Indian automakers ask for extra year to meet fuel efficiency rules, sources say
NEW DELHI, Aug 3 (Reuters) – Indian automakers ask for another year to meet tougher fuel efficiency rules aimed at reducing carbon emissions, as companies reeling from the impact financial support for COVID-19, sources told Reuters.
The industry body leading the effort, the Society of Indian Automobile Manufacturers (SIAM), was due to meet with the transport minister on Tuesday to request a one-year deadline to comply with the rules, which is expected to come into effect next April, the sources said. , who have direct knowledge of the plans.
The group is expected to describe how the auto industry plans to adopt clean tech, said one of the sources, who declined to be identified because she is not authorized to speak to the media.
SIAM did not respond to a request for comment.
The Road Transport Ministry said in a statement it had met with SIAM officials and their proposal was under consideration, but did not give details.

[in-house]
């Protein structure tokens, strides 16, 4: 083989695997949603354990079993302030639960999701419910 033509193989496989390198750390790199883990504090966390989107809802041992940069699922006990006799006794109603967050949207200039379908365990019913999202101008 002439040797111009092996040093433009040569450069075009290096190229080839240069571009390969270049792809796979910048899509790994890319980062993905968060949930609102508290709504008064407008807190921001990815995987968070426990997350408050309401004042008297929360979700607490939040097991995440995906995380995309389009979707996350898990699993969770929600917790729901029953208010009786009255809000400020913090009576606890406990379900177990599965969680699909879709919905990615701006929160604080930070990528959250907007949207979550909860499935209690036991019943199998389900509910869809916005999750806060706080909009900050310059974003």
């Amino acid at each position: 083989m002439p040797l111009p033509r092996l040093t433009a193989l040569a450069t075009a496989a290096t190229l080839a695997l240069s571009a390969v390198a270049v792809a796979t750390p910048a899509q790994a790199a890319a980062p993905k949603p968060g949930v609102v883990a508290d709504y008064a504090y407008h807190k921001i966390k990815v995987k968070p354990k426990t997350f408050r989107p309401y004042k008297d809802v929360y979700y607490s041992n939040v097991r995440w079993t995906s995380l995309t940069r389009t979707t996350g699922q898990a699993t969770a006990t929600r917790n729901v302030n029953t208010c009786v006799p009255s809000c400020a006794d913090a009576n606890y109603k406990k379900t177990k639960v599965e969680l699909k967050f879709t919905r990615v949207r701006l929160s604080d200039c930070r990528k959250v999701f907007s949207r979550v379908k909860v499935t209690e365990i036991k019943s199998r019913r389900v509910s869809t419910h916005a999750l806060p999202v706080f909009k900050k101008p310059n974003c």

The Business Average Energy Efficiency Rules (CAFE) require car manufacturers to reduce their carbon emissions by launching electric cars or vehicles using alternative fuels.
Automakers have said it would be difficult to make new investments to adhere to the stricter rules, especially when declining sales as the pandemic slowed demand slashed profits.
But it would allow India, the world’s fifth-largest automobile market, to cut pollution, meet its carbon reduction targets under the Paris climate agreement and reduce its fuel import bill.
In March, SIAM, whose members include top sellers Maruti Suzuki (MRTI.NS) and Hyundai Motor (005380.KS), requested a two-year delay.
At the time, a senior government official said an extension was unlikely, but some concessions could be considered if automakers showed serious intention to invest in clean tech. Read more
India introduced a first phase of its CAFE measures in April 2017, giving automakers until the end of March next year to reduce carbon emissions from new cars to 130 grams per km.
In a second phase from April 1, 2022, India proposed a further drop to 113 grams per km.
The stricter rules also aim to bring India’s regulations for car manufacturers in line with global standards.
Sales of hybrid and electric vehicles have increased in Europe, for example, where automakers face heavy penalties if they do not develop low-emission technology.
But India has yet to set penalties for companies that fail to meet its stricter CAFE standards.
Report by Aditi Shah; Editing by Clarence Fernandez and Barbara Lewis
Our Standards: Thomson Reuters Trust Principles.